Additional Actions Needed to Eliminate Weaknesses in the Visa Revocation Process
GAO-04-899T: Published: Jul 13, 2004. Publicly Released: Jul 13, 2004.
The National Strategy for Homeland Security calls for preventing foreign terrorists from entering our country and using all legal means to identify; halt; and where appropriate, prosecute or bring immigration or other civil charges against terrorists in the United States. GAO reported in June 2003 that the visa revocation process needed to be strengthened as an antiterrorism tool and recommended that the Department of Homeland Security (DHS), in conjunction with the Departments of State (State) and Justice, develop specific policies and procedures to ensure that appropriate agencies are notified of revocations based on terrorism grounds and take proper actions. GAO examined whether weaknesses in the visa revocation process identified in our June 2003 report were addressed.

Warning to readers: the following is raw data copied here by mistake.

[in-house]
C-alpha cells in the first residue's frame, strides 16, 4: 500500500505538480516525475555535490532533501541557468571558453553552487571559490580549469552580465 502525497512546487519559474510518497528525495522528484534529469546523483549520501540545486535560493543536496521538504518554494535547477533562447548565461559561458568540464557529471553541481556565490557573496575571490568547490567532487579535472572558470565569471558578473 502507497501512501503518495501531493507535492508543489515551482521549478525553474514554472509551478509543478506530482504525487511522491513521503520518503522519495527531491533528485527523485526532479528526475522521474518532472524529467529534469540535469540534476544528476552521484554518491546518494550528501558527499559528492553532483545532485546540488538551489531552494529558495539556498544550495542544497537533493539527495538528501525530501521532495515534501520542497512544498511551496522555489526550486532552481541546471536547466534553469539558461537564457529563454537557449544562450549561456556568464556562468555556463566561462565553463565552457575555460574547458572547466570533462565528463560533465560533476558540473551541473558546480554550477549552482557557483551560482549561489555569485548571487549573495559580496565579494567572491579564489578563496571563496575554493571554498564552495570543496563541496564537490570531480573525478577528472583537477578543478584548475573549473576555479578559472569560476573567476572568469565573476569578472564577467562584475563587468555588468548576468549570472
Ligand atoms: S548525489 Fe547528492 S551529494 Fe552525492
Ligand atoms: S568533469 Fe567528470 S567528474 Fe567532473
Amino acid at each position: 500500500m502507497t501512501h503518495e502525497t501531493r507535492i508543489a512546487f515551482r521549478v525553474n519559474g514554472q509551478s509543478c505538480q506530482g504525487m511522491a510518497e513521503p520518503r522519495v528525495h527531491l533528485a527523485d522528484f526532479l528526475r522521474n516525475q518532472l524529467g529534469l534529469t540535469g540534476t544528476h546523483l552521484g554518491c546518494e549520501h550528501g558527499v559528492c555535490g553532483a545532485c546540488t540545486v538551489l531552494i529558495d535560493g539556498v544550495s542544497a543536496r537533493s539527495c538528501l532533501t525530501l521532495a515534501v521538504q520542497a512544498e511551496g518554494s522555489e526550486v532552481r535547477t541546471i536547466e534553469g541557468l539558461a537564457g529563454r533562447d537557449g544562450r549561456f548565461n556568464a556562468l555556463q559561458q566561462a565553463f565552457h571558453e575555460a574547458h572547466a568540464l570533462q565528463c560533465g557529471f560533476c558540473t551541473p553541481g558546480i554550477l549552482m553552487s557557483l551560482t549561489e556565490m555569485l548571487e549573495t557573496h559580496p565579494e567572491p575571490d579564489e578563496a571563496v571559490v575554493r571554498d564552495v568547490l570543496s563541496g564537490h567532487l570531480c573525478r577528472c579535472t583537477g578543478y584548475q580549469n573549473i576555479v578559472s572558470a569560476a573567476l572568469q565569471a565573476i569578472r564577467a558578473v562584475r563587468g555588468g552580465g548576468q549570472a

GAO's analysis shows that the Departments of State and Homeland Security took some actions in summer 2003 to address weaknesses in the visa revocation process that we identified in June 2003. However, GAO's review of visas revoked from October to December 2003, including a detailed review of a random sample of 35 cases, showed that weaknesses remained. Delays existed in matching names of suspected terrorists with names of visa holders and in forwarding necessary information to consular officials at State. In at least 3 of the 35 cases, it took State 6 months or longer to revoke visas after receiving a recommendation to do so. In 3 cases, State took a week or longer after deciding to revoke visas to post a lookout or notify DHS. Without these notifications, DHS may not know to investigate those individuals who may be in the country. In 10 cases, DHS either failed or took several months to notify immigration investigators that individuals with revoked visas may be in the country. It then took more than 2 months for immigration investigators to initiate field investigations of these individuals. After GAO initiated its inquiry for this report in January 2004, additional actions were taken to improve the process. DHS and State believe these actions will help avoid the delays experienced in the past. In April and May, State revised its procedures and formalized its tracking system for visa revocation cases. In March, DHS developed new written procedures and acted to ensure that immigration investigators were aware of all individuals with revoked visas who may be in the country. State and DHS also took some steps to address legal and policy issues related to visa revocations. Further, in April, the Terrorist Screening Center (TSC), an interagency group organized under the Federal Bureau of Investigation, identified the visa revocation process as a potential homeland security vulnerability and developed an informal process for TSC to handle visa revocation cases. However, weaknesses remain. For example, State's and DHS's procedures are not fully coordinated and lack performance standards, such as specific time frames for completing each step of the process. Moreover, outstanding legal and policy issues continue to exist regarding removing individuals based solely on their visa revocation.